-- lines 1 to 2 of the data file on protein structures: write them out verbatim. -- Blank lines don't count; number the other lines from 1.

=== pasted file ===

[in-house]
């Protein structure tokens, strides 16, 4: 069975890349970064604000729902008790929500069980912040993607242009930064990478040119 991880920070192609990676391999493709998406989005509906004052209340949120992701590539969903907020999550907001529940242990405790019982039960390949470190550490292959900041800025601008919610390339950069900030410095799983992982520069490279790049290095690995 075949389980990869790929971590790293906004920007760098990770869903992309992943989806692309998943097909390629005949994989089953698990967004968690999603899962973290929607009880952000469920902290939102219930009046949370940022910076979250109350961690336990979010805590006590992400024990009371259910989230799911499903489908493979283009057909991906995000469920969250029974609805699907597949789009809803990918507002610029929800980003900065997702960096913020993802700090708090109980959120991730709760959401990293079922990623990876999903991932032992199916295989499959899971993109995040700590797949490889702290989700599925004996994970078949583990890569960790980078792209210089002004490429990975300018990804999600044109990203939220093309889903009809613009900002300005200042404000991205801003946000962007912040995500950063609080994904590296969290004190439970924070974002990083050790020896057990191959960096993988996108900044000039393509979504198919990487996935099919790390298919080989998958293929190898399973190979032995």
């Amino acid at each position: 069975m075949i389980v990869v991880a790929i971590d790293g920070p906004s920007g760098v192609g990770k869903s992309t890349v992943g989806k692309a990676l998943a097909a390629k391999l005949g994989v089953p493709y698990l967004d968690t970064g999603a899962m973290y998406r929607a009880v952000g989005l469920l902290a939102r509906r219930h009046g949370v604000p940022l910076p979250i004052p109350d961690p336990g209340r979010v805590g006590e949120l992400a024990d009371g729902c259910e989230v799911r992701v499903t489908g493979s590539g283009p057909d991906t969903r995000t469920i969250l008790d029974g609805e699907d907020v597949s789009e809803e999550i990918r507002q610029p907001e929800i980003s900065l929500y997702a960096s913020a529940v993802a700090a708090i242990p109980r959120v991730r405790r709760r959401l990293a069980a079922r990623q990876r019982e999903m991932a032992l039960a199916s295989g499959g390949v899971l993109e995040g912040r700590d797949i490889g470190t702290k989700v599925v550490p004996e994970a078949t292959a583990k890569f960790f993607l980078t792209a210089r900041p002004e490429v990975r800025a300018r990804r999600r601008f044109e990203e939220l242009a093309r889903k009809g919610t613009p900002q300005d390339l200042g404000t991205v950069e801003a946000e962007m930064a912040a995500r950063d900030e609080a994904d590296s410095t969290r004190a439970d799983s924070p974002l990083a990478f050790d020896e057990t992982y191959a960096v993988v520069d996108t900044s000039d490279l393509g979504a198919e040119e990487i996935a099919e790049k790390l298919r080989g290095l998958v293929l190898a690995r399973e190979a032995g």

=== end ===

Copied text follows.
[in-house]
């Protein structure tokens, strides 16, 4: 069975890349970064604000729902008790929500069980912040993607242009930064990478040119 991880920070192609990676391999493709998406989005509906004052209340949120992701590539969903907020999550907001529940242990405790019982039960390949470190550490292959900041800025601008919610390339950069900030410095799983992982520069490279790049290095690995 075949389980990869790929971590790293906004920007760098990770869903992309992943989806692309998943097909390629005949994989089953698990967004968690999603899962973290929607009880952000469920902290939102219930009046949370940022910076979250109350961690336990979010805590006590992400024990009371259910989230799911499903489908493979283009057909991906995000469920969250029974609805699907597949789009809803990918507002610029929800980003900065997702960096913020993802700090708090109980959120991730709760959401990293079922990623990876999903991932032992199916295989499959899971993109995040700590797949490889702290989700599925004996994970078949583990890569960790980078792209210089002004490429990975300018990804999600044109990203939220093309889903009809613009900002300005200042404000991205801003946000962007912040995500950063609080994904590296969290004190439970924070974002990083050790020896057990191959960096993988996108900044000039393509979504198919990487996935099919790390298919080989998958293929190898399973190979032995």